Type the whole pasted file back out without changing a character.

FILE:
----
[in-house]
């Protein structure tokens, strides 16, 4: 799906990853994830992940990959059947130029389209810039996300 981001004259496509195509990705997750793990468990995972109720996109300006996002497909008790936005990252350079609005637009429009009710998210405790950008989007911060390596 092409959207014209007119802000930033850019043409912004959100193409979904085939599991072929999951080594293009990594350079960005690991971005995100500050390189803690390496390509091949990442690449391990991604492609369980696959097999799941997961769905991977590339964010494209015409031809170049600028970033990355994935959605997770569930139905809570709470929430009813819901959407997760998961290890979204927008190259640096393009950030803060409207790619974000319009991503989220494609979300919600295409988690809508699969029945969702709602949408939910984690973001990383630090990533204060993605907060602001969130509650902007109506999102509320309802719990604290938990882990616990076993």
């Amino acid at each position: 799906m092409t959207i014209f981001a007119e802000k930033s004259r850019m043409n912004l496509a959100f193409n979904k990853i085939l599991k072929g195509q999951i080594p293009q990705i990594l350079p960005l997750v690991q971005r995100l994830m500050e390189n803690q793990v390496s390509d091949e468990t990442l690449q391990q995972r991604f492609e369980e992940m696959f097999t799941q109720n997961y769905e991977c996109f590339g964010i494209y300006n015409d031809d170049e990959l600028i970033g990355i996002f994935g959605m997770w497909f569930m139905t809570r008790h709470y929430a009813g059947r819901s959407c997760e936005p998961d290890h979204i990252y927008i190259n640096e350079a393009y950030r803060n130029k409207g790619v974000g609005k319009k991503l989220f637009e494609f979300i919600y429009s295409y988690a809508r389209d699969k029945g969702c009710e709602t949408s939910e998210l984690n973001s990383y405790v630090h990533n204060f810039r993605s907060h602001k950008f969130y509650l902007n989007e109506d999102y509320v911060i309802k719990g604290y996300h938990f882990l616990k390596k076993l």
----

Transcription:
[in-house]
């Protein structure tokens, strides 16, 4: 799906990853994830992940990959059947130029389209810039996300 981001004259496509195509990705997750793990468990995972109720996109300006996002497909008790936005990252350079609005637009429009009710998210405790950008989007911060390596 092409959207014209007119802000930033850019043409912004959100193409979904085939599991072929999951080594293009990594350079960005690991971005995100500050390189803690390496390509091949990442690449391990991604492609369980696959097999799941997961769905991977590339964010494209015409031809170049600028970033990355994935959605997770569930139905809570709470929430009813819901959407997760998961290890979204927008190259640096393009950030803060409207790619974000319009991503989220494609979300919600295409988690809508699969029945969702709602949408939910984690973001990383630090990533204060993605907060602001969130509650902007109506999102509320309802719990604290938990882990616990076993």
């Amino acid at each position: 799906m092409t959207i014209f981001a007119e802000k930033s004259r850019m043409n912004l496509a959100f193409n979904k990853i085939l599991k072929g195509q999951i080594p293009q990705i990594l350079p960005l997750v690991q971005r995100l994830m500050e390189n803690q793990v390496s390509d091949e468990t990442l690449q391990q995972r991604f492609e369980e992940m696959f097999t799941q109720n997961y769905e991977c996109f590339g964010i494209y300006n015409d031809d170049e990959l600028i970033g990355i996002f994935g959605m997770w497909f569930m139905t809570r008790h709470y929430a009813g059947r819901s959407c997760e936005p998961d290890h979204i990252y927008i190259n640096e350079a393009y950030r803060n130029k409207g790619v974000g609005k319009k991503l989220f637009e494609f979300i919600y429009s295409y988690a809508r389209d699969k029945g969702c009710e709602t949408s939910e998210l984690n973001s990383y405790v630090h990533n204060f810039r993605s907060h602001k950008f969130y509650l902007n989007e109506d999102y509320v911060i309802k719990g604290y996300h938990f882990l616990k390596k076993l």